Steve Blank - What would it look like? Wireframes as a basis.
Before you bombard your customer with suggestions and possibly overwhelm him, I would always suggest that you first seek the conversation. Listen to your client and ask questions.
Today we would like to think about how you can present something visual to a customer and thus also determine what should come out in the end. This is indeed a very important approach. Remember our last article where we talked about physical products and creating a "tangible" prototype? Basically, the procedure is the same, except that you don't have any material costs here, because you can design the things on the screen. Let's go through the process with a website.
Talk to customer
Before you bombard your customer with suggestions and possibly overwhelm him, I would always suggest that you first seek the conversation. Listen to your client and ask questions. Is there already a website? Is there analysis data for it? Is there a corporate design? Should there be special functions, a web shop or an area where only customers can log in?
The first thing you need to do in a customer talk is to get a feel for which direction it should go.
Back in the office, the information is evaluated and a first real wireframe with functions is set up with the design team. This does not cost so much at first and can be used later in development. With the wireframe and the limited functions, another customer discussion can take place. There the wishes, problems and requirements from the initial meeting will be taken up again and discussed on the basis of the built template. The customer then has the chance to use the prototype to develop a visual feel for the arrangement and the respective process and can thus give targeted feedback.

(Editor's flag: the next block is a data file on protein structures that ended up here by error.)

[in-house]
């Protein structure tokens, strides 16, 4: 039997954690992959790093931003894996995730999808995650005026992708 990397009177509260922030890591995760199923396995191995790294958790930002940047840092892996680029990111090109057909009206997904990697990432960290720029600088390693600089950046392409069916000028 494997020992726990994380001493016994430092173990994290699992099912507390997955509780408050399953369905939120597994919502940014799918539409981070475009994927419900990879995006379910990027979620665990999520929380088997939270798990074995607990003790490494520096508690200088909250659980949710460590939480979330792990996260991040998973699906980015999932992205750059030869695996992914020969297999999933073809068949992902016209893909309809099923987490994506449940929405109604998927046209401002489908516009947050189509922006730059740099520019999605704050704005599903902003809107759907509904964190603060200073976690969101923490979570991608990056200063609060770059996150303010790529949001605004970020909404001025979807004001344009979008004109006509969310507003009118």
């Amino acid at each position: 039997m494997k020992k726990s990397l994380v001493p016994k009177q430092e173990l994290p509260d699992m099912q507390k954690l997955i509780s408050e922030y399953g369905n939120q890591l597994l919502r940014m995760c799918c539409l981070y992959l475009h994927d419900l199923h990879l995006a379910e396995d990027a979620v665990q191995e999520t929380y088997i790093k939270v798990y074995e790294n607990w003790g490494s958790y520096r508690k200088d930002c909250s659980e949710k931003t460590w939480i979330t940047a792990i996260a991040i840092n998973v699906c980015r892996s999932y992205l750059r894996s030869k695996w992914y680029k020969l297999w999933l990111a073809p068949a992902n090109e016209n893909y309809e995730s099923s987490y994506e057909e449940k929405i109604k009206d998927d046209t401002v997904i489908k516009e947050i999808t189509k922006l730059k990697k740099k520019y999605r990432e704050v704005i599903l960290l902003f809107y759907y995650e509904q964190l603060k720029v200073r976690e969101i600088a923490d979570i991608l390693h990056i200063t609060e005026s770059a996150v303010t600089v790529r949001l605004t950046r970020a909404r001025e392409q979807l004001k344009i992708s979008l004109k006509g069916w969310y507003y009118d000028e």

This step is enormously important and can save a lot of time and money, an initial investment that is well worth it.
The first beta
Once everything has been discussed, the built wireframes can be extended with the customer's wishes and prepared for the development team. There you can develop until a first usable beta for the customer is available. Often the mistake is made that a customer is granted access too late or too early. Customers often do not understand the development stages and come up with change requests or complaints, which often prove to be redundant in the later beta. If you're attentive during the initial phase of the customer meeting and the prototype, this will rarely happen.
With the beta, we can then discuss the project live with the customer and record their feedback and reactions. It usually makes sense for the customer to be looked after by us during this appointment so that he understands what is going on and how. He "learns" from us to use his product and is prepared for discussions with his own team.
As a rule, several users will have different reactions and wishes. We have already discussed the topic in other articles. We record the feedback and then sort it according to relevance and urgency. We then go through this list with our customer and decide which of them really make sense.
This process is suitable for almost all software projects and is basically decided only by the complexity and merging of individual departments or requirements. If we define the right strategy right from the start, confusion and frustration rarely occur.
This article is written by our CEO, Bernd Korz. With his experience as an entrepreneur, he shares his vision about the lessons provided by Steve Blank. Join us every week for a new article on Steve Blank’s lectures.
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